Home-field advantage, long a strength of the Chiefs, will also be muted. Arrowhead Stadium has been reduced to 22 percent capacity for Thursday night's home game. Mask-wearing will be required, tailgating will be limited, and physical distancing means the "crowd" will be spread out in pods.
The Texans, as the road team with a more limited COVID-19 impact, should be on a more level playing field in theory. But you just don't know; any positive tests between now and Thursday could take out key cogs in their lineup. It's a weekly mystery that will continue to unfold and impact every game of the 2020 NFL season up through the Super Bowl.
2. Does Deshaun Watson have enough offensive weapons to compete?
Watson, the leader of the Texans offense, was rewarded last week with a four-year, $160 million contract extension. While not quite the level of Mahomes' 10-year, $477 million extension signed this offseason, it's clear this elite-level quarterback will be contending with Houston in the AFC for years to come.
The question for Watson is who steps up in the receiving corps with Hopkins catching passes elsewhere. Will Fuller V was a boom-or-bust receiver at times last year, balancing a 217-yard, three-touchdown performance against Atlanta in October with four games catching two passes or fewer. (Fuller also missed five more games due to injury.) He had 89 receiving yards against the Chiefs in January and will be asked to step up to a leading role.
Offseason trade acquisition Brandin Cooks, limited in practice this week (quad), will combine with free agent Randall Cobb to give Watson some deep threats. But both are coming off so-so seasons, at best, with Cooks posting just 583 yards with the Los Angeles Rams (less than half his total from 2018). Cobb benefited greatly from Amari Cooper alongside him in Dallas and, at 30, is at a pivotal moment in his career.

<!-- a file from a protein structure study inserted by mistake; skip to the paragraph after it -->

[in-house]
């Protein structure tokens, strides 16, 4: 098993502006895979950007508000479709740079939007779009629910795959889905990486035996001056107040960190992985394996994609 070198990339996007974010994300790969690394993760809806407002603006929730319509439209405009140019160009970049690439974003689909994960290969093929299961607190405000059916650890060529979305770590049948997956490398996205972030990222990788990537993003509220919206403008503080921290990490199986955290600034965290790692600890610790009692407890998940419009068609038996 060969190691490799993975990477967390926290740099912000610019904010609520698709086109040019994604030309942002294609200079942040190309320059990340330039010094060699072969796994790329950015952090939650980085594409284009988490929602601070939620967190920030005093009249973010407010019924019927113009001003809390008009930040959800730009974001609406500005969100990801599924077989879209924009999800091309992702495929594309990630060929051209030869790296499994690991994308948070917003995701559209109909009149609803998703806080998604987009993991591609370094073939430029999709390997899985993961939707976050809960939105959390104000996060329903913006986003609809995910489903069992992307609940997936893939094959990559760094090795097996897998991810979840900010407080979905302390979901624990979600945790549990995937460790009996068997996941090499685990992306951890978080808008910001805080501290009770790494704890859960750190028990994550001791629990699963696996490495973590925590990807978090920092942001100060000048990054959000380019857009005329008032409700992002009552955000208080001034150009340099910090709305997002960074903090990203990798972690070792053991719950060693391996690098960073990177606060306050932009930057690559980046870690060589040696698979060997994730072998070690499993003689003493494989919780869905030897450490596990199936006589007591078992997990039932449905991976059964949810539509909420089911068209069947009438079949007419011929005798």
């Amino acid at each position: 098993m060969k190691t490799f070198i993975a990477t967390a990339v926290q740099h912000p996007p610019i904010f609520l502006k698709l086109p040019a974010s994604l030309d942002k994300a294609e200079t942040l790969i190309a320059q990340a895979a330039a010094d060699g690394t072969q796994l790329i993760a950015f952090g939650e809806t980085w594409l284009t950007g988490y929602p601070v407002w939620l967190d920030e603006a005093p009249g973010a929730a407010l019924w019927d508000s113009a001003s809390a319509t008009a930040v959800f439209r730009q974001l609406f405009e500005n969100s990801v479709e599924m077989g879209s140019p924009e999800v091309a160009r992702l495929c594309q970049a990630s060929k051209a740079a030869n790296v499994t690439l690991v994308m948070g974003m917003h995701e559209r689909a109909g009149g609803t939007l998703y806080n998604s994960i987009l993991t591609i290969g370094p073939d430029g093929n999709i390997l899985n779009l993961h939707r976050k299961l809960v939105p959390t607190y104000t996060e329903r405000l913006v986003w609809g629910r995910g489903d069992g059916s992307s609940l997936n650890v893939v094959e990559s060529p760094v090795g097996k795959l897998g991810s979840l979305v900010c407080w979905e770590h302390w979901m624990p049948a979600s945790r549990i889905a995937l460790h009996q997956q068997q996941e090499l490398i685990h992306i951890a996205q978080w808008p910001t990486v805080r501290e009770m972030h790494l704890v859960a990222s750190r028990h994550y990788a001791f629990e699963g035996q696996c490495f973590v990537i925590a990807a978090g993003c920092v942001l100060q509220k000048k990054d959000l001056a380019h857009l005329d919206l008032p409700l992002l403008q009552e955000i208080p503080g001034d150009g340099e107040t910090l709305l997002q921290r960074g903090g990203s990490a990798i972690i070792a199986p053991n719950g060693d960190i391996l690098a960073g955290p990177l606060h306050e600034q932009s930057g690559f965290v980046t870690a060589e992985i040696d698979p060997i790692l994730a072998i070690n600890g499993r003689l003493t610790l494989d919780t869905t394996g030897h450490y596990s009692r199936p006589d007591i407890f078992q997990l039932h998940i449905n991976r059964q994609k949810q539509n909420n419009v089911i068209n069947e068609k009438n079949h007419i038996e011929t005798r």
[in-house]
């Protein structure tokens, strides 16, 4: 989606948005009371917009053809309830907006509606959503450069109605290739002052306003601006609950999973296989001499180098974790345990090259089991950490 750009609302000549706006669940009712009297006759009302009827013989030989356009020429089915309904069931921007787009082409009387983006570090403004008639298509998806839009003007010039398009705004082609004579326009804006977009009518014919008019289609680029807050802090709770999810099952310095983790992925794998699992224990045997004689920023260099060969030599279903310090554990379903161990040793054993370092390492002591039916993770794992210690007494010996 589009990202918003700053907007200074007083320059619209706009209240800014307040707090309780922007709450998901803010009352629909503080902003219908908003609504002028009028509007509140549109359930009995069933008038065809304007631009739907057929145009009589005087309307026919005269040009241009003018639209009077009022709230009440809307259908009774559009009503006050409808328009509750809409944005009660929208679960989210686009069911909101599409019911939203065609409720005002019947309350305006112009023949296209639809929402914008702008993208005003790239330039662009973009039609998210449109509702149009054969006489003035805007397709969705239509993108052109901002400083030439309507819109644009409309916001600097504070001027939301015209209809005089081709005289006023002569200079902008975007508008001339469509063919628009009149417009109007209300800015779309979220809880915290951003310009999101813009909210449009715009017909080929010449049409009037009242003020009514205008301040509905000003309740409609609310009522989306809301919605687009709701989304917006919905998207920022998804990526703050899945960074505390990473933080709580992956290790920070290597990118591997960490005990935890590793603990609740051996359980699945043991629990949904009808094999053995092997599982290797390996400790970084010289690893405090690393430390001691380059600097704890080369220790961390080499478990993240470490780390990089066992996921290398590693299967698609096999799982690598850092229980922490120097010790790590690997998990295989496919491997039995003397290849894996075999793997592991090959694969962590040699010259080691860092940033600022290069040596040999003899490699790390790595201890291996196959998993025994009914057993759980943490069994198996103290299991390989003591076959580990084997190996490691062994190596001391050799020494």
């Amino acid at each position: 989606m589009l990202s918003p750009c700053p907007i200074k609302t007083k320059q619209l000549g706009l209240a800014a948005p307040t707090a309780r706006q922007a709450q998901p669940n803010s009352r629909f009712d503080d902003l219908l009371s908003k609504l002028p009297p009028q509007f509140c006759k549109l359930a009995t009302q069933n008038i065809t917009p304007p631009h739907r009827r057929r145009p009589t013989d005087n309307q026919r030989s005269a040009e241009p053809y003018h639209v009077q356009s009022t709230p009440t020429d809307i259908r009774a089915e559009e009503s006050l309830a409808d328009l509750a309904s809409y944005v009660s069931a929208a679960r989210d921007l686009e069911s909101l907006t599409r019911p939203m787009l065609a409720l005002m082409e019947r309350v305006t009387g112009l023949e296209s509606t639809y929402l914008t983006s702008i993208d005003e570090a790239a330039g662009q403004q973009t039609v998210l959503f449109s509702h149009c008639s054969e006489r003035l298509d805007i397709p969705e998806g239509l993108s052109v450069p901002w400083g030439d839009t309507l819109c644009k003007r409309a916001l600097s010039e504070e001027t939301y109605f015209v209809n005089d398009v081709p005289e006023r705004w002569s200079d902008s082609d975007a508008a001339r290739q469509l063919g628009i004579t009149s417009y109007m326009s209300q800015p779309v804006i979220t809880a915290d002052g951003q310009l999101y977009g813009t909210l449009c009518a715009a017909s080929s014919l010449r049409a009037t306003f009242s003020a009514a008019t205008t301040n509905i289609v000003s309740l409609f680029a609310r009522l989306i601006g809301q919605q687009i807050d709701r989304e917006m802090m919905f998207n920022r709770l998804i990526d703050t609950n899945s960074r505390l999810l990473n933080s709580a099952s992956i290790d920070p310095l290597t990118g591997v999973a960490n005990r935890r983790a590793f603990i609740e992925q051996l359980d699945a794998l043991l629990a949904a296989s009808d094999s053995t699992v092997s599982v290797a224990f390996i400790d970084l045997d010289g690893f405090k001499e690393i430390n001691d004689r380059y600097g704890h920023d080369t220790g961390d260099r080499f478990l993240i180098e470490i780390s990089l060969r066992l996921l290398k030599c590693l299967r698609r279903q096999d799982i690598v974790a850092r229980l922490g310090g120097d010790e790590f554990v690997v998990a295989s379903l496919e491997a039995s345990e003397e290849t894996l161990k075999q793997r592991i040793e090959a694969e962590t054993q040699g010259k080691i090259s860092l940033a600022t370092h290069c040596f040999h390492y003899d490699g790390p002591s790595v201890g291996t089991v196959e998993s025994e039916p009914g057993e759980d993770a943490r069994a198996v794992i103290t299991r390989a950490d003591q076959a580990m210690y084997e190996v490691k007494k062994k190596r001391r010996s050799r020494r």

As the season progresses, the Texans running game will take center stage after their blockbuster trade. But the Chiefs are going to score points; that much is clear. You're going to have to beat them punch-for-punch, and that means Watson working magic through the air.
3. Travis Kelce, Take II?
Mahomes should Mahomes Thursday night; that perhaps give 2020 a brief moment of normalcy. The 2019 NFL MVP torched the Texans in January with 321 passing yards, five touchdowns, and no interceptions in that playoff romp.
Don't expect a slow 2020 start. In fact, last year it took Mahomes until Week 6 to throw a pick (ironically, vs. Houston during a 31-24 regular season loss Oct. 13, a game which feels like it happened 100 years ago).
It's unlikely lightning will strike twice and Mahomes will make silly mistakes versus the Texans. However, one of his top weapons, Travis Kelce, was limited in practice this week with a knee injury. He was the top receiver in Mahomes' arsenal during the January comeback, torching the Texans for 10 receptions, 134 yards, and three touchdowns. It would be a tough loss to have him sit with Edwards-Helaire debuting at running back and Mahomes adjusting to new protection without Duvernay-Tardif.
The Texans have come into this stadium and defeated the Chiefs before, knocking them onto their knees last October. But that was a very different team than the Super Bowl champions that they'll face Thursday night.
This offseason, you could argue the Chiefs held serve, even with their COVID-19 dropouts. The Texans? They got worse, in particular on offense. That's not a good mix on a night where the Chiefs will already be on an emotional high beginning their title defense.
This one won't be close.
Prediction: Kansas City 38, Houston 21
— Written by Tom Bowles, who is part of the Athlon Contributor Network. Follow him on Twitter @NASCARBowles.